Indian interests at the WTO Ministerial Conference
- June 20, 2022
- Posted by: admin1
- Category: DPN Topics
Indian interests at the WTO Ministerial Conference
Subject: International Relations
Section: International body
- On June 17, member countries of the World Trade Organization (WTO) wrapped up the Ministerial Conference’s twelfth outing (MC12) securing agreements on relaxing patent regulations to achieve global vaccine equity; ensuring food security, according subsidies to the fisheries sector and continuing moratoriums relevant to e-commerce, among others.
- Together they constitute what WTO Director-General Ngozi Okonjo-Iweala is referred to as the “Geneva Package.”
What is the WTO’s Ministerial Conference?
- The MC is at the very top of WTO’s organisational chart.
- It meets once every two years and can take decisions on all matters under any multilateral trade agreement.
- Unlike other organisations, such as the International Monetary Fund or World Bank, WTO does not delegate power to a board of directors or an organisational chief.
- All decisions at the WTO are made collectively and through consensus among member countries at varied councils and committees.
- This year’s conference took place in Geneva, Switzerland.
What were the debates around agriculture at the MC?
- The agreements on the subject are of particular significance to India.
- Referring to its status as a significant contributor to the World Food Programme (WFP), India had earlier stated that it had never imposed export restrictions for procurement under the programme.
- It put forth that a blanket exemption could constrain its work in ensuring food security back home.
- In such a situation, it would have to keep its WFP commitments irrespective of its domestic needs.
- Negotiators agreed that member countries would not impose export prohibitions or restrictions on food stuffs purchased for humanitarian purposes of the WFP.
- The decision would however not prevent member countries from adopting measures for ensuring domestic food security.
- Negotiators could not reach agreements on issues such as permissible public stockholding threshold for domestic food security, domestic support to agriculture, cotton, and market access.
- The central premise of the agreements was to ensure availability, accessibility and affordability of food to those in need, especially in humanitarian emergencies.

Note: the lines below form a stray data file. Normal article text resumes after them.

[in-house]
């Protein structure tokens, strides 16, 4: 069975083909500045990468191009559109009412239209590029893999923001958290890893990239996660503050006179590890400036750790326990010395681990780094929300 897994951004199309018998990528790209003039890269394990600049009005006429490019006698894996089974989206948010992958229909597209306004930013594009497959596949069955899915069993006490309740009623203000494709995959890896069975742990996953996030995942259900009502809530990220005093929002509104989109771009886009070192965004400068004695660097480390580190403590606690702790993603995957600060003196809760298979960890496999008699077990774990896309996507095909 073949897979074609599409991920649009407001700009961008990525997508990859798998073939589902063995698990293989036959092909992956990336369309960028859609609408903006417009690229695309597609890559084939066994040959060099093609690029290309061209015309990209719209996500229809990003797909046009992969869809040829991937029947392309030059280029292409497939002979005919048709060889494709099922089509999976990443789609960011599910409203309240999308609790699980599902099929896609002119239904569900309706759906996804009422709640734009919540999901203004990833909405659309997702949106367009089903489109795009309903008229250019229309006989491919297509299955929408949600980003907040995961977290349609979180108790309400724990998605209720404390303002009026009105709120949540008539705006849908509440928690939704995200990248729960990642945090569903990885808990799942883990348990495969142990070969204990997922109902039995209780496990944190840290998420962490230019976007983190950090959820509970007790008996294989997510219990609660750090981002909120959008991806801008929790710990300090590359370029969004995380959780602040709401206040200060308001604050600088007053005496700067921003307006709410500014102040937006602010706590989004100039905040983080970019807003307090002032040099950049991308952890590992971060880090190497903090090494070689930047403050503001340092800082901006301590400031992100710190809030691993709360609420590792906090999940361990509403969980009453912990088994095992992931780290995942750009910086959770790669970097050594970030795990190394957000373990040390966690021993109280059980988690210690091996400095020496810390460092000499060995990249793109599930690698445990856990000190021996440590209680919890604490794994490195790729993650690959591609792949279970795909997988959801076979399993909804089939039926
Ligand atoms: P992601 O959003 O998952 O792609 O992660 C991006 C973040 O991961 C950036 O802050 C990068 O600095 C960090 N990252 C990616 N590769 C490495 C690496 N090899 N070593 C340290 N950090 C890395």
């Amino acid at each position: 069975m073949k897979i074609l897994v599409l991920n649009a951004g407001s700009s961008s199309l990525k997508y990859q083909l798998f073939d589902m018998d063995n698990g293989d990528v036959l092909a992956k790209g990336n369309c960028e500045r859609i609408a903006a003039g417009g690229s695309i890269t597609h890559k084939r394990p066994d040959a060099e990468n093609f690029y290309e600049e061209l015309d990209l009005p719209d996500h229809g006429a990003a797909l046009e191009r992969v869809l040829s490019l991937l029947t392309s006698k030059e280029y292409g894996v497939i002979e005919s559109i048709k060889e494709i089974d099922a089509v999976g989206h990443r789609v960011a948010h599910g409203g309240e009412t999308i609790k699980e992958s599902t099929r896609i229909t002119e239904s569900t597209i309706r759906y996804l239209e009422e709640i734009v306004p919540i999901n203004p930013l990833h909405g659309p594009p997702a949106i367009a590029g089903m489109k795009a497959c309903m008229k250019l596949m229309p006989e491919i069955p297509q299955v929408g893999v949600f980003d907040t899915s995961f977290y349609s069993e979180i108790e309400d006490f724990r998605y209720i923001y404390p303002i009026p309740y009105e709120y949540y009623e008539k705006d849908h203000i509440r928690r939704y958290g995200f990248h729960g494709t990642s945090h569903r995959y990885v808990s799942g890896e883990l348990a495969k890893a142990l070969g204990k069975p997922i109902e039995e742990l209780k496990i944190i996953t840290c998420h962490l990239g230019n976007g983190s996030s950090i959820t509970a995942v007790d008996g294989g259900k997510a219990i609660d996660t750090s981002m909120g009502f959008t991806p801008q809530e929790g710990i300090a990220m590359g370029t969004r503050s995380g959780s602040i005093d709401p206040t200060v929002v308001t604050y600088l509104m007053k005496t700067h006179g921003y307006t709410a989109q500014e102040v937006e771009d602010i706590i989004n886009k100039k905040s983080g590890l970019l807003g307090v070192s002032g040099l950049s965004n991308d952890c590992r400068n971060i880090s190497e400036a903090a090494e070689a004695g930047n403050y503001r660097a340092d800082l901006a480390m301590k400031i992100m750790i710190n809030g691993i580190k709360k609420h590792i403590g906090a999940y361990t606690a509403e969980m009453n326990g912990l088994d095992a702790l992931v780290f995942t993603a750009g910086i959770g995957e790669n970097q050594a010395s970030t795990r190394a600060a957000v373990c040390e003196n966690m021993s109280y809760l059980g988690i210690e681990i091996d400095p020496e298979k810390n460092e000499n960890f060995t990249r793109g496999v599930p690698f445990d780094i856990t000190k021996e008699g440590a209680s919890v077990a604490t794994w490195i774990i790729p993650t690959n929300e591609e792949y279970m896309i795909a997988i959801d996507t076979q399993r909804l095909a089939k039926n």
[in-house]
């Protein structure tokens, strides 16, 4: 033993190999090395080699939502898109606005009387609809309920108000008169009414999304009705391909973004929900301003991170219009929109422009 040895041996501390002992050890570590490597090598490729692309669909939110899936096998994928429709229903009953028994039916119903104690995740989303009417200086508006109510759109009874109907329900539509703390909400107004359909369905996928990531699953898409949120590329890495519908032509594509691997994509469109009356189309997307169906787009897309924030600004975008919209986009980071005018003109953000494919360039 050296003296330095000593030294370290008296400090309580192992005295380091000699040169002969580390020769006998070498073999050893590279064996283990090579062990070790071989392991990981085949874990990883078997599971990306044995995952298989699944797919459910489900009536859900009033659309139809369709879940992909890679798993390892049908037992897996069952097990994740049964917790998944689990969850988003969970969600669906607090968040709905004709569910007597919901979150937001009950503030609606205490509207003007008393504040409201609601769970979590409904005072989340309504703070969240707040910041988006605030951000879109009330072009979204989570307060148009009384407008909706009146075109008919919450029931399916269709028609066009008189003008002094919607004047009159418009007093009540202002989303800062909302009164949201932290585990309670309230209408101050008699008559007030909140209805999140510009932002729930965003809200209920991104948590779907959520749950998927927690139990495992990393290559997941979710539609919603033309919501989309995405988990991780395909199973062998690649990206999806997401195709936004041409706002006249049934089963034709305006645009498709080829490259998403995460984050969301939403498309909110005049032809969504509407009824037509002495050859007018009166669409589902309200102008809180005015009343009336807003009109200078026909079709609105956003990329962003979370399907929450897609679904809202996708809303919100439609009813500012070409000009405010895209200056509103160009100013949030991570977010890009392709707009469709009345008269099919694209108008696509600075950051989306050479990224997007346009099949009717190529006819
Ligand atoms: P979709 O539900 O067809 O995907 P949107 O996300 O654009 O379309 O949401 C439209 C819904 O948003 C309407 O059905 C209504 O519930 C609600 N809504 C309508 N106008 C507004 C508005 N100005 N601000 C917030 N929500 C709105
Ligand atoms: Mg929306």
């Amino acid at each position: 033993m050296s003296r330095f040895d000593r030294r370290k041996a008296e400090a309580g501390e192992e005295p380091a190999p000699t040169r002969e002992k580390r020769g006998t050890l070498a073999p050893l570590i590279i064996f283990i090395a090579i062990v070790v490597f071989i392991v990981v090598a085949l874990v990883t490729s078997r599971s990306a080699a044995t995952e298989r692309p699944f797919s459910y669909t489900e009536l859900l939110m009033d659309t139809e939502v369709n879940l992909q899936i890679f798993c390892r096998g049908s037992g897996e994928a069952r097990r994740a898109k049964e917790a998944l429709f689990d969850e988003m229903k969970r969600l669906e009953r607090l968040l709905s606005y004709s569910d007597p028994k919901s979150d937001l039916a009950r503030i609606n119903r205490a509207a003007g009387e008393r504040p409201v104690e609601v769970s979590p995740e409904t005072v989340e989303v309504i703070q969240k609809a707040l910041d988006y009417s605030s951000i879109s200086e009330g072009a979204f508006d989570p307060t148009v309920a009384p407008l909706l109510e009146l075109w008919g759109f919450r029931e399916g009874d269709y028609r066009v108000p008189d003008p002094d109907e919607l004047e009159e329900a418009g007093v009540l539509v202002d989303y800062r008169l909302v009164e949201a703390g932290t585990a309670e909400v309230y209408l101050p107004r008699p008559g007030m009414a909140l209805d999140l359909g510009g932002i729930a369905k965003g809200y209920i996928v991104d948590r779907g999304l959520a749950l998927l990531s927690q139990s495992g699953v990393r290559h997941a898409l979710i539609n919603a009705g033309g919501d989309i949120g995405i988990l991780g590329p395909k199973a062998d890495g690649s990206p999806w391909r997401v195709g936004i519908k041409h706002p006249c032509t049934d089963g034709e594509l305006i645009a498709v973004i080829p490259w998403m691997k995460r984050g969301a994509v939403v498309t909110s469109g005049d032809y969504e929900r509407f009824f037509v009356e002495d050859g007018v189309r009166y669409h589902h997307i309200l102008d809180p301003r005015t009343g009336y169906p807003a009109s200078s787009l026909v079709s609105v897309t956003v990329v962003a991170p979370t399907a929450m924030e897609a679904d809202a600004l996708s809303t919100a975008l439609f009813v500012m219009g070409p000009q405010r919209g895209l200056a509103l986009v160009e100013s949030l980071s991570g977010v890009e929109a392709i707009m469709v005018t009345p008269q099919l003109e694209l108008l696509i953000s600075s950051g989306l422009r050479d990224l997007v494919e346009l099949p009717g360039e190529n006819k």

- It encouraged member countries with available surplus to release them on international markets in compliance with WTO regulations. Moreover, it instituted a work programme to come up with measures to help LDCs (least-developed countries) and NFIDCs (Not Food Importing Developing Countries) enhance their domestic food security and bolster agricultural production.
What about ﬁsheries related agreements?
- India successfully managed to carve out an agreement on eliminating subsidies to those engaged in illegal, unreported and unregulated fishing.
- The only exception for continuing subsidies for overfished stock is when they are deemed essential to rebuild them to a biologically sustainable level.
- Overfishing refers to exploiting fishes at a pace faster than they could replenish themselves — currently standing at 34% as per the UN Food and Agriculture Organization (FAO).
- Declining fish stocks threaten to worsen poverty and endanger communities that rely on aquatic creatures for their livelihood and food security.
- Further, the agreements hold that there would be no limitation on subsidies granted or maintained by developing or least-developed countries for fishing within their exclusive economic zones (EEZ).
Current moratoriums on electronic transmissions extended
- Member countries agreed to extend the current moratorium on not imposing customs duties on electronic transmission (ET) until MC13 — scheduled to take place in December 2023. 105 countries which includes the U.S. , the U.K, Australia, China and Japan among others , had sought an extension of the moratorium, with India and South Africa being in opposition.
- Broadly, ETs consist of online deliveries such as music, e-books, films, software and video games. They differ from other cross-border e-commerce since they are ordered online but not delivered physically.
- Proponents had put forth that the moratorium would help maintain certainty and predictability for businesses and consumers particularly in the context of the pandemic.
- On the other hand, India and South Africa, citing data from the UN Conference on Trade and Development (which calculates the amount of printed matter, music and video downloads, software and video games), submitted that extending duty-free market access due to the moratorium resulted in a loss of $10 billion per annum globally — 95% of which was borne by developing countries.
What were the discussions on patent relaxations?
- Member countries agreed on authorising the use of the subject matter of a patent for producing COVID-19 vaccines by a member country, without the consent of the rights holder.
- Further, it asks member countries to waive requirements, including export restrictions, set forth by WTO regulations to supply domestic markets and member countries with any number of vaccines.
- Several LDCs have suffered in their efforts to combat the now nearly three-year-old pandemic, owing to factors such as a stressed balance of payments situation, different levels of development, financial capabilities and varying degrees of import dependence on those products.